Myth: Down syndrome can never be cured.
Truth: Research on Down syndrome is making great strides in identifying the genes on chromosome 21 that cause the characteristics of Down syndrome. Scientists now feel strongly that it will be possible to improve, correct or prevent many of the problems associated with Down syndrome in the future.
This information was developed by and is herewith reprinted with the express consent and approval of the National Down Syndrome Society. Through education, research and advocacy, NDSS works to ensure that all people with Down syndrome have the opportunity to achieve their full potential in community life. For information about Down syndrome and referrals to local and national resources, call the NDSS helpline at 800-221-4602 or visit https://www.ndss.org/.
National Down Syndrome Society. The NDSS Brouchure. Available at: https://www.ndss.org/PageFiles/2594/NDSS-brochure_English_LR.pdf. Accessed January 20, 2014.
National Down Syndrome Society. Down Syndrome facts. Available at: https://www.ndss.org/. Accessed January 20, 2014.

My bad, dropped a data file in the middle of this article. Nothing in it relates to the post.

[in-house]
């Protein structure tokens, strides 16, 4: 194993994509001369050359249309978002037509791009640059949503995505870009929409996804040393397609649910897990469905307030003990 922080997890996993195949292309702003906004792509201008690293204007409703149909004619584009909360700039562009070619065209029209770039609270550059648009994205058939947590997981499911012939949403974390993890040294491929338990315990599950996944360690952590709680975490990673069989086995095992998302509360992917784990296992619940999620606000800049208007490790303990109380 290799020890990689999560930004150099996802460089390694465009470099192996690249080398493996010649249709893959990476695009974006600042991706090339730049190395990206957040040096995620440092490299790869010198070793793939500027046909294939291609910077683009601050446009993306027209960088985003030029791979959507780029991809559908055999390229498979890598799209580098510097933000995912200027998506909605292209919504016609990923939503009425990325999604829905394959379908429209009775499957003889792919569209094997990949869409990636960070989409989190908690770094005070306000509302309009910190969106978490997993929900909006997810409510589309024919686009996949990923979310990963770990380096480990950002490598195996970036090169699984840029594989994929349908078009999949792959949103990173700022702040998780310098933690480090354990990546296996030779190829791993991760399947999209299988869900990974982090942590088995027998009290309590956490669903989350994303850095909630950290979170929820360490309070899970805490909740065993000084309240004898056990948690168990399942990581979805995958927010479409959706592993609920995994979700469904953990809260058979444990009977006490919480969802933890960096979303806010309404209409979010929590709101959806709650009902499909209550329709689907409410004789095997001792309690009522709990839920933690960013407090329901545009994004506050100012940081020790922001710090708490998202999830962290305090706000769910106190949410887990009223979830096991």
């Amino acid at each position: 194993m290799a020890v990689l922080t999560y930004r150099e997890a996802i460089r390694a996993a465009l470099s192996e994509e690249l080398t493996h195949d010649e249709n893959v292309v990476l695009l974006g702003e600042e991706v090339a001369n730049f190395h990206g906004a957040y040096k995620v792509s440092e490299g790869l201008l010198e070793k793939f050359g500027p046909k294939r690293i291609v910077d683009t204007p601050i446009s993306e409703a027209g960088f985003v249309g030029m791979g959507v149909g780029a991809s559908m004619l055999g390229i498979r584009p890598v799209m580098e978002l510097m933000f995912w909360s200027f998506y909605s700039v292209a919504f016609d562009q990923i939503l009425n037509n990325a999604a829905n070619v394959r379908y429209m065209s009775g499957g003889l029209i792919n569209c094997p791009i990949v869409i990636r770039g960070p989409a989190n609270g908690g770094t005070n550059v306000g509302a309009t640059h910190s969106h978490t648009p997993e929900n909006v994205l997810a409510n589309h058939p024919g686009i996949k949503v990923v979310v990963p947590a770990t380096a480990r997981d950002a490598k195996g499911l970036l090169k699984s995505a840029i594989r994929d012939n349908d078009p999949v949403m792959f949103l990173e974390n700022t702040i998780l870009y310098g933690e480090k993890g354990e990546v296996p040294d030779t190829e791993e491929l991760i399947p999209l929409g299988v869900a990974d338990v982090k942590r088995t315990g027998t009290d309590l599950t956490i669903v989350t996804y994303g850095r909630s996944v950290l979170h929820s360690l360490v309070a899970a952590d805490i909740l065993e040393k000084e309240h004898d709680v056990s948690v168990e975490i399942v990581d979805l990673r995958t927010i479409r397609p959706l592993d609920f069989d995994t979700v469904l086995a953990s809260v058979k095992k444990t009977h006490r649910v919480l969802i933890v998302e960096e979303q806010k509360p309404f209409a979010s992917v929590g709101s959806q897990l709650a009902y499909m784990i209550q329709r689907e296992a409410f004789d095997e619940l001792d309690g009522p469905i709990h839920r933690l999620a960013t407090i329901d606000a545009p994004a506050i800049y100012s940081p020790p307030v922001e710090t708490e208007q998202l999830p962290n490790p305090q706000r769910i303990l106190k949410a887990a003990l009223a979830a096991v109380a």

National Down Syndrome Society. About Down Syndrome; Myths and Truths. Available at: https://www.ndss.org/. Accessed January 20, 2014.
The information in this document is for general educational purposes only. It is not intended to substitute for personalized professional advice. Although the information was obtained from sources believed to be reliable, MedLink Corporation, its representatives, and the providers of the information do not guarantee its accuracy and disclaim responsibility for adverse consequences resulting from its use. For further information, consult a physician and the organization referred to herein.